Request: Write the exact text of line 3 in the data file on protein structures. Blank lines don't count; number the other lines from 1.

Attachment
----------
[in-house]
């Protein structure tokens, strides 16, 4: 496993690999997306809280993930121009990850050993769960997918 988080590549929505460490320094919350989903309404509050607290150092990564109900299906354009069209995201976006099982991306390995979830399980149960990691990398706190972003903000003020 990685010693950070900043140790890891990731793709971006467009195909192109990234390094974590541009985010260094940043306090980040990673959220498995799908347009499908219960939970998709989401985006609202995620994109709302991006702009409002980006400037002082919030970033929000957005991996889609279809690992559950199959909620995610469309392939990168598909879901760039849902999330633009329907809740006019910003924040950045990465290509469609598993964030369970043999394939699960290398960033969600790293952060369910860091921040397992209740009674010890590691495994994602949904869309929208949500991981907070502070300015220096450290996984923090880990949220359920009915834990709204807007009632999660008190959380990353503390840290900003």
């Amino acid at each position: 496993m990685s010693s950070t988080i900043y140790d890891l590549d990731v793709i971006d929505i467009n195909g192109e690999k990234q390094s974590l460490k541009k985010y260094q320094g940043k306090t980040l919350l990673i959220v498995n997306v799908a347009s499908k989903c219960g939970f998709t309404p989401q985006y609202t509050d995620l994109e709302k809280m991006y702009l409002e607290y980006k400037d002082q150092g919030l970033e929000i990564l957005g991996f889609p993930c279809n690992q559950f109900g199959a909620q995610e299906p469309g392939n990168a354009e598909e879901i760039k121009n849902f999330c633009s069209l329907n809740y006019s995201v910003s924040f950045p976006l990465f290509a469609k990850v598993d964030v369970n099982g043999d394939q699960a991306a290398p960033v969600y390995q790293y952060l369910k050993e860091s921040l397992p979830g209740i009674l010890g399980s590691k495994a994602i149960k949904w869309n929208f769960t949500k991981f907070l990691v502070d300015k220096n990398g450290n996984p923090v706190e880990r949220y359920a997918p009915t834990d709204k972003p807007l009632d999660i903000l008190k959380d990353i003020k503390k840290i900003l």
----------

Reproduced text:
């Amino acid at each position: 496993m990685s010693s950070t988080i900043y140790d890891l590549d990731v793709i971006d929505i467009n195909g192109e690999k990234q390094s974590l460490k541009k985010y260094q320094g940043k306090t980040l919350l990673i959220v498995n997306v799908a347009s499908k989903c219960g939970f998709t309404p989401q985006y609202t509050d995620l994109e709302k809280m991006y702009l409002e607290y980006k400037d002082q150092g919030l970033e929000i990564l957005g991996f889609p993930c279809n690992q559950f109900g199959a909620q995610e299906p469309g392939n990168a354009e598909e879901i760039k121009n849902f999330c633009s069209l329907n809740y006019s995201v910003s924040f950045p976006l990465f290509a469609k990850v598993d964030v369970n099982g043999d394939q699960a991306a290398p960033v969600y390995q790293y952060l369910k050993e860091s921040l397992p979830g209740i009674l010890g399980s590691k495994a994602i149960k949904w869309n929208f769960t949500k991981f907070l990691v502070d300015k220096n990398g450290n996984p923090v706190e880990r949220y359920a997918p009915t834990d709204k972003p807007l009632d999660i903000l008190k959380d990353i003020k503390k840290i900003l």